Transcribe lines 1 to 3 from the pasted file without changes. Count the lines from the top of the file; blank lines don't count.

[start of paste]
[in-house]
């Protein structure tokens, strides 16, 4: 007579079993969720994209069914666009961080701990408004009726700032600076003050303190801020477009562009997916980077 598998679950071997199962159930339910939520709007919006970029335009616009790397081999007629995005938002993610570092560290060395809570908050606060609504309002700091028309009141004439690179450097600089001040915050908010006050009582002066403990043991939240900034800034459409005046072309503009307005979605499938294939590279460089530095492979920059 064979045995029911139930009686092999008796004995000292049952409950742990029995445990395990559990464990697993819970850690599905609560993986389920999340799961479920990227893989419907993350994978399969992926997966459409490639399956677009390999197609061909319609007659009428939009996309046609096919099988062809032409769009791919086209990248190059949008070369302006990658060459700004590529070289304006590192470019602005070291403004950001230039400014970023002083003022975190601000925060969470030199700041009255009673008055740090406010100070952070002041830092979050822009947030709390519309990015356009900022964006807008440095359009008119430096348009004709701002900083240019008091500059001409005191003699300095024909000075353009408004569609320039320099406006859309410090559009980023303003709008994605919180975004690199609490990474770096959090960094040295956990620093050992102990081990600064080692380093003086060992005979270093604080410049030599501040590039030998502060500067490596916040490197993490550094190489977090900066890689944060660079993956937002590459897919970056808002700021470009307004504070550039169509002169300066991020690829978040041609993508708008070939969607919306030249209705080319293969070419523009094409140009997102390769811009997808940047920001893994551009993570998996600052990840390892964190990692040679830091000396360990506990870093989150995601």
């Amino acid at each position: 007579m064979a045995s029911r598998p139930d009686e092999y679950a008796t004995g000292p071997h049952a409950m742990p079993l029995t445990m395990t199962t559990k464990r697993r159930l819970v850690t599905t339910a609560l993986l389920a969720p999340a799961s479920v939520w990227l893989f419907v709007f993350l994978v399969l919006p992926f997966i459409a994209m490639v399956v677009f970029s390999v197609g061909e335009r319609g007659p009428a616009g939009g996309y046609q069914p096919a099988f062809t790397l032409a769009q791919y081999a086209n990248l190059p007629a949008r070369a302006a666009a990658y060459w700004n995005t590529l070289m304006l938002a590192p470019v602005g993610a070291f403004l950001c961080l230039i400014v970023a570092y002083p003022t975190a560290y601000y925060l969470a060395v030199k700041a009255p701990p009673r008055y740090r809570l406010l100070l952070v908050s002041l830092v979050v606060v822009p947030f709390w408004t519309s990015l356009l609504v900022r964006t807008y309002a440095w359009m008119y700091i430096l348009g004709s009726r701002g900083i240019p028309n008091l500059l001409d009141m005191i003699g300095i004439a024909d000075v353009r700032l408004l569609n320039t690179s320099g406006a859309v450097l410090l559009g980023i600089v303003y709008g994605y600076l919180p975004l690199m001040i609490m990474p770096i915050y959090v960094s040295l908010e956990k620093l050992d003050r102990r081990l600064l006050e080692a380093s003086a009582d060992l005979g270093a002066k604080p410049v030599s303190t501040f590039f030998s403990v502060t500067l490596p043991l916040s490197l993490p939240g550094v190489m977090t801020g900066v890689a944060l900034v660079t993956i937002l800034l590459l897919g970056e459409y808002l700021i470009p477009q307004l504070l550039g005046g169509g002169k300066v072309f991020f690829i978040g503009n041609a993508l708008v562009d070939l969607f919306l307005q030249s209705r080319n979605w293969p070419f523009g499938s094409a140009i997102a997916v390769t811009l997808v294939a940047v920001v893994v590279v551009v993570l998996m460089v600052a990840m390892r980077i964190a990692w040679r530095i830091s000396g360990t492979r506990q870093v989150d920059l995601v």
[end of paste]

[in-house]
């Protein structure tokens, strides 16, 4: 007579079993969720994209069914666009961080701990408004009726700032600076003050303190801020477009562009997916980077 598998679950071997199962159930339910939520709007919006970029335009616009790397081999007629995005938002993610570092560290060395809570908050606060609504309002700091028309009141004439690179450097600089001040915050908010006050009582002066403990043991939240900034800034459409005046072309503009307005979605499938294939590279460089530095492979920059 064979045995029911139930009686092999008796004995000292049952409950742990029995445990395990559990464990697993819970850690599905609560993986389920999340799961479920990227893989419907993350994978399969992926997966459409490639399956677009390999197609061909319609007659009428939009996309046609096919099988062809032409769009791919086209990248190059949008070369302006990658060459700004590529070289304006590192470019602005070291403004950001230039400014970023002083003022975190601000925060969470030199700041009255009673008055740090406010100070952070002041830092979050822009947030709390519309990015356009900022964006807008440095359009008119430096348009004709701002900083240019008091500059001409005191003699300095024909000075353009408004569609320039320099406006859309410090559009980023303003709008994605919180975004690199609490990474770096959090960094040295956990620093050992102990081990600064080692380093003086060992005979270093604080410049030599501040590039030998502060500067490596916040490197993490550094190489977090900066890689944060660079993956937002590459897919970056808002700021470009307004504070550039169509002169300066991020690829978040041609993508708008070939969607919306030249209705080319293969070419523009094409140009997102390769811009997808940047920001893994551009993570998996600052990840390892964190990692040679830091000396360990506990870093989150995601």
């Amino acid at each position: 007579m064979a045995s029911r598998p139930d009686e092999y679950a008796t004995g000292p071997h049952a409950m742990p079993l029995t445990m395990t199962t559990k464990r697993r159930l819970v850690t599905t339910a609560l993986l389920a969720p999340a799961s479920v939520w990227l893989f419907v709007f993350l994978v399969l919006p992926f997966i459409a994209m490639v399956v677009f970029s390999v197609g061909e335009r319609g007659p009428a616009g939009g996309y046609q069914p096919a099988f062809t790397l032409a769009q791919y081999a086209n990248l190059p007629a949008r070369a302006a666009a990658y060459w700004n995005t590529l070289m304006l938002a590192p470019v602005g993610a070291f403004l950001c961080l230039i400014v970023a570092y002083p003022t975190a560290y601000y925060l969470a060395v030199k700041a009255p701990p009673r008055y740090r809570l406010l100070l952070v908050s002041l830092v979050v606060v822009p947030f709390w408004t519309s990015l356009l609504v900022r964006t807008y309002a440095w359009m008119y700091i430096l348009g004709s009726r701002g900083i240019p028309n008091l500059l001409d009141m005191i003699g300095i004439a024909d000075v353009r700032l408004l569609n320039t690179s320099g406006a859309v450097l410090l559009g980023i600089v303003y709008g994605y600076l919180p975004l690199m001040i609490m990474p770096i915050y959090v960094s040295l908010e956990k620093l050992d003050r102990r081990l600064l006050e080692a380093s003086a009582d060992l005979g270093a002066k604080p410049v030599s303190t501040f590039f030998s403990v502060t500067l490596p043991l916040s490197l993490p939240g550094v190489m977090t801020g900066v890689a944060l900034v660079t993956i937002l800034l590459l897919g970056e459409y808002l700021i470009p477009q307004l504070l550039g005046g169509g002169k300066v072309f991020f690829i978040g503009n041609a993508l708008v562009d070939l969607f919306l307005q030249s209705r080319n979605w293969p070419f523009g499938s094409a140009i997102a997916v390769t811009l997808v294939a940047v920001v893994v590279v551009v993570l998996m460089v600052a990840m390892r980077i964190a990692w040679r530095i830091s000396g360990t492979r506990q870093v989150d920059l995601v």